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How-To/DIY Projects

The Music & Sound Earthquake Simulator is completely open source. There are many possible projects and activities that students can perform with this simulator.


To make the simulator, you will need the following materials:

– a container (approximately 12″ x 12″; just make sure it is large enough to hold the medium and buildings)

Container (with sand & soil)

Container (with sand & soil)

– a tactile transducer (or a speaker, but this will not work as well)

Tactile transducer

Tactile transducer

– an amplifier



– some type of medium to simulate “earth” (sand works well, but this can really be anything: dirt, rocks, beads, jello, etc.)

– some type of building material (have fun with this! you can use jenga blocks, jello, sand, etc.)

– various wire s (with plugs) and alligator clips (as needed)

– wire with plug for outlet



STEP 1: Connect the wire with the outlet plug to the Power connections on the amp.

photo 3 (1)

STEP 2: Connect the ground (black) and power (red) wires to the ground and power  of the Speaker connections on the amp (the other ends of these wires will be connected to the transducer later).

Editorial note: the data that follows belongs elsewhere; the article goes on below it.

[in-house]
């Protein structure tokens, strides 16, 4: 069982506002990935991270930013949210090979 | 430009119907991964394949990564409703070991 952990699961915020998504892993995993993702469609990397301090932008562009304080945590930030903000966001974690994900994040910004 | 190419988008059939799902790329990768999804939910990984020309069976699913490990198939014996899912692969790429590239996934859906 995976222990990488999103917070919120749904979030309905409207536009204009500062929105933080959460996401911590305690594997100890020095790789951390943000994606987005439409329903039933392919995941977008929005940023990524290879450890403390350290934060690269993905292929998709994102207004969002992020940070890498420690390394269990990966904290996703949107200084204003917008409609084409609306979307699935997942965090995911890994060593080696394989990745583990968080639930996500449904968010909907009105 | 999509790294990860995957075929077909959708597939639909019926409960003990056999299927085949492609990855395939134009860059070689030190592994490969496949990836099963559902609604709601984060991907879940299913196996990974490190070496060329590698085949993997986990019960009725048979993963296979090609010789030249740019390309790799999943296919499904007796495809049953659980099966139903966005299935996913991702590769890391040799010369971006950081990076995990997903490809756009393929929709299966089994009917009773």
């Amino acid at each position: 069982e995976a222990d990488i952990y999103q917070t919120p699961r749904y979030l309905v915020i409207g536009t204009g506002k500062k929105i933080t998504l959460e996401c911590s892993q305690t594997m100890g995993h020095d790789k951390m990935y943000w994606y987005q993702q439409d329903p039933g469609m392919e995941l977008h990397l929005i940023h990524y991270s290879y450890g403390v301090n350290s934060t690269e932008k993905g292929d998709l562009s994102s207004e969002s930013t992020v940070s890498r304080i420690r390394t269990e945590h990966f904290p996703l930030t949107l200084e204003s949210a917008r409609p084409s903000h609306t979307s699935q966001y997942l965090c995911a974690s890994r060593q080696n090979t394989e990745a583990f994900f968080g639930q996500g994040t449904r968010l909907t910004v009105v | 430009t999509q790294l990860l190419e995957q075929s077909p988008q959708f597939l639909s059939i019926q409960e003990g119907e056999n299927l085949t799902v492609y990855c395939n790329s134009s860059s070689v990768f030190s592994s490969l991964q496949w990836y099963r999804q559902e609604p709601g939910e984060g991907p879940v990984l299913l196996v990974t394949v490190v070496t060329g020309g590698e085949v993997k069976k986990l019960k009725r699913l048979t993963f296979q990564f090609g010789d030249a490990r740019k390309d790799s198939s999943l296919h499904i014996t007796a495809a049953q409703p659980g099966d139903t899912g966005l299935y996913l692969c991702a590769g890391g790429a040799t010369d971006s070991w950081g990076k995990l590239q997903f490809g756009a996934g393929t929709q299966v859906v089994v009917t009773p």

photo 4 (1)

STEP 3: Connect a wire with two plugs to the Line Inputs on the amplifier. Depending on the type of wire, the other end may need to be cut open to reveal the power and ground (this can be seen in the image below with the yellow and green alligator clips); these will then need to be connected to a plug with two independent leads. This plug is what will be inserted into the laptop, iPhone, etc.

photo 2 (2)



STEP 1: Place the tactile transducer in the container. Cover it with your medium (if you are using jello, consider covering the transducer with saran wrap). Make sure the positive and negative leads are sticking out of the sand.

STEP 2: Connect the leads of the transducer to the amp. Connect the amplifer to power and add a connecting plug to allow input from a device (iphone, laptop, etc.)

STEP 3: Start building and playing music!


DIY Project Ideas:

These projects focus on testing various building materials; suggestions for other enhancements are always welcome. Explore!

1) Select a song with a strong bass, or use a bass test video from youtube. Have students compete to build the strongest structure using jenga blocks. Time how long each structure takes to fall down.

2) Create a rectangular frame using wooden dowels. Place the frame in a rectangular container and cover with jello. Let the jello harden and then test how the vibrations affect the structure.

3) Create sand castles/structures to test.

4) Connect the device to an output screen and graph the waves (this is difficult to do if you use a song; try finding a single tone. There are apps that let you generate single tones, where you can control the amplitude, frequency, etc.)